I finally got the chance to read this article and was willing to hear the writer through – though I don’t personally agree – until a reference was made to a hypothetical situation in which the writer would be okay with a rape joke unless he/she had been raped, then it wouldn’t be funny.

      I think that the power behind the movement is being in a world where rape, misogyny, groping, glass ceilings, gender bias are ‘funny if it doesn’t affect those of us laughing at the rest of you’, is the whole point. Women especially, but all gendered people, have to live with these false representations of what is acceptable in society. There’s never a good time to tell a rape joke, a gay joke, belittling people based on their gender or persuasion — and that’s the point.

      While I don’t know about the woman who started a movement 10 years ago, I know that in this day and age of social media and bringing to light the many, varied biases women, men, people of color, have to endure every day – based on their gender, persuasion, or skin color – men and women alike need to understand it’s no longer the rest of us who should hide in the shadows. We shouldn’t have to endure sexual harassment or sexual abuse in the workplace. Period. Certainly not in the United States, a first world country which has such tremendous influence on the world stage.

      However, our current President, the working environments documented on social media, people {read, predominately white men in the US} in power need to understand their words can intimidate. Human Resources departments who are ‘supposed’ to uphold ethics and standards at companies, at the end of the day, are really in place to protect the company and it’s management from harm. To protect shareholders and their profits, Human Resources, where one would normally report unwanted sexual advances, harassment, and abuse, usually facilitates the women and men who report incidents to their managers and suffer retribution. Until our workplaces can embrace equality – with treatment, wages, and expectations of standards – I’ll continue to embrace the #MeToo Movement.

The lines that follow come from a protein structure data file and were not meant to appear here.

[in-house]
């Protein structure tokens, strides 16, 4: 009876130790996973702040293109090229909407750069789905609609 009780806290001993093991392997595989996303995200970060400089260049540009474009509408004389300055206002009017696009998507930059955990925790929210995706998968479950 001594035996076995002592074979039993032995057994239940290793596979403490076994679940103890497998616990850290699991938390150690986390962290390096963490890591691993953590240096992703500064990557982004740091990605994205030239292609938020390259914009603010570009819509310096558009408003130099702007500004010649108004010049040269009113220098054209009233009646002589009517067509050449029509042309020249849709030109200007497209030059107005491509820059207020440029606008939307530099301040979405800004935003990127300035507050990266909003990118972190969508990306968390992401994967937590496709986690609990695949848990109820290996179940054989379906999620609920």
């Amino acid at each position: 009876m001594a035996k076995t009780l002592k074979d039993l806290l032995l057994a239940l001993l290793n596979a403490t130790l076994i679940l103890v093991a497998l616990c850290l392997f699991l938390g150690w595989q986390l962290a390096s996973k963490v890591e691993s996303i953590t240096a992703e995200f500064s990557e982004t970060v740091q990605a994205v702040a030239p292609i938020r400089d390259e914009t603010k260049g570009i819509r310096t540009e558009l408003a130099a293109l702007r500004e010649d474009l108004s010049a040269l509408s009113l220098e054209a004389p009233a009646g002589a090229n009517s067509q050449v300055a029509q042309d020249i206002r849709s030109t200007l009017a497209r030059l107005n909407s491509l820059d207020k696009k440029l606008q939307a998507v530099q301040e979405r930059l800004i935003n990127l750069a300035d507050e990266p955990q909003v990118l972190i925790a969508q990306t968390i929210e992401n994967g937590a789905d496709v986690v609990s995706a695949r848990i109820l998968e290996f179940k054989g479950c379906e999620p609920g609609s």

Thank you for bringing this article to light.


      1. I fully agree with you. It is an invisible bonding that sustains the anti-women culture, but a similar bonding is not evident on the side of the victims. The mindset is ‘If it has not happened to me, I need not worry about it.’

        Liked by 1 person

      2. Oh so true on this, and so many subjects. I find that I’m either caught up too much in myself and my own life or just simply unable to relate. With the #MeToo Movement, I feel it is bigger than women, bigger than only sexual assault, but encompasses all of us who feel maligned by the ubiquitous ‘man-in-charge’ who does what’s best for the corporation bottom line finances or for those personally in charge — never for the common good. How better to begin a dialogue?

        Liked by 1 person